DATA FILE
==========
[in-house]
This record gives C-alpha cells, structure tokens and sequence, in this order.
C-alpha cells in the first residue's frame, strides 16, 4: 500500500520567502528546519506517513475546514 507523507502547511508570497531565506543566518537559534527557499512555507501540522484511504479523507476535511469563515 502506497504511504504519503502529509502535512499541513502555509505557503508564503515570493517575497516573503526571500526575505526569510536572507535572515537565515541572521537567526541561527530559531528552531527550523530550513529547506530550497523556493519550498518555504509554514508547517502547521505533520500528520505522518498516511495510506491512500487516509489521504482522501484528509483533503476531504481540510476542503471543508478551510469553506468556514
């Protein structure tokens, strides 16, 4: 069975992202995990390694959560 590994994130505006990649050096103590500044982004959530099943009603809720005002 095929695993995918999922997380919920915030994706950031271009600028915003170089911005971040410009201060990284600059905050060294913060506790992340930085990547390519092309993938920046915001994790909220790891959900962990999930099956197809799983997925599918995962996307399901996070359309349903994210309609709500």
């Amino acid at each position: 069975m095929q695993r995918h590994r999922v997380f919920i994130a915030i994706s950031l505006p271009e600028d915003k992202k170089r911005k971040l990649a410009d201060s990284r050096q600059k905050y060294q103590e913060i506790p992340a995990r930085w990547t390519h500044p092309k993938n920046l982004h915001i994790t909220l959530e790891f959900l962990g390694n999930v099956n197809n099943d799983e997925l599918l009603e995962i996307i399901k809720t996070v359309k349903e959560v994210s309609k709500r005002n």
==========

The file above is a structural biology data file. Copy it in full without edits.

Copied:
[in-house]
This record gives C-alpha cells, structure tokens and sequence, in this order.
C-alpha cells in the first residue's frame, strides 16, 4: 500500500520567502528546519506517513475546514 507523507502547511508570497531565506543566518537559534527557499512555507501540522484511504479523507476535511469563515 502506497504511504504519503502529509502535512499541513502555509505557503508564503515570493517575497516573503526571500526575505526569510536572507535572515537565515541572521537567526541561527530559531528552531527550523530550513529547506530550497523556493519550498518555504509554514508547517502547521505533520500528520505522518498516511495510506491512500487516509489521504482522501484528509483533503476531504481540510476542503471543508478551510469553506468556514
């Protein structure tokens, strides 16, 4: 069975992202995990390694959560 590994994130505006990649050096103590500044982004959530099943009603809720005002 095929695993995918999922997380919920915030994706950031271009600028915003170089911005971040410009201060990284600059905050060294913060506790992340930085990547390519092309993938920046915001994790909220790891959900962990999930099956197809799983997925599918995962996307399901996070359309349903994210309609709500």
């Amino acid at each position: 069975m095929q695993r995918h590994r999922v997380f919920i994130a915030i994706s950031l505006p271009e600028d915003k992202k170089r911005k971040l990649a410009d201060s990284r050096q600059k905050y060294q103590e913060i506790p992340a995990r930085w990547t390519h500044p092309k993938n920046l982004h915001i994790t909220l959530e790891f959900l962990g390694n999930v099956n197809n099943d799983e997925l599918l009603e995962i996307i399901k809720t996070v359309k349903e959560v994210s309609k709500r005002n």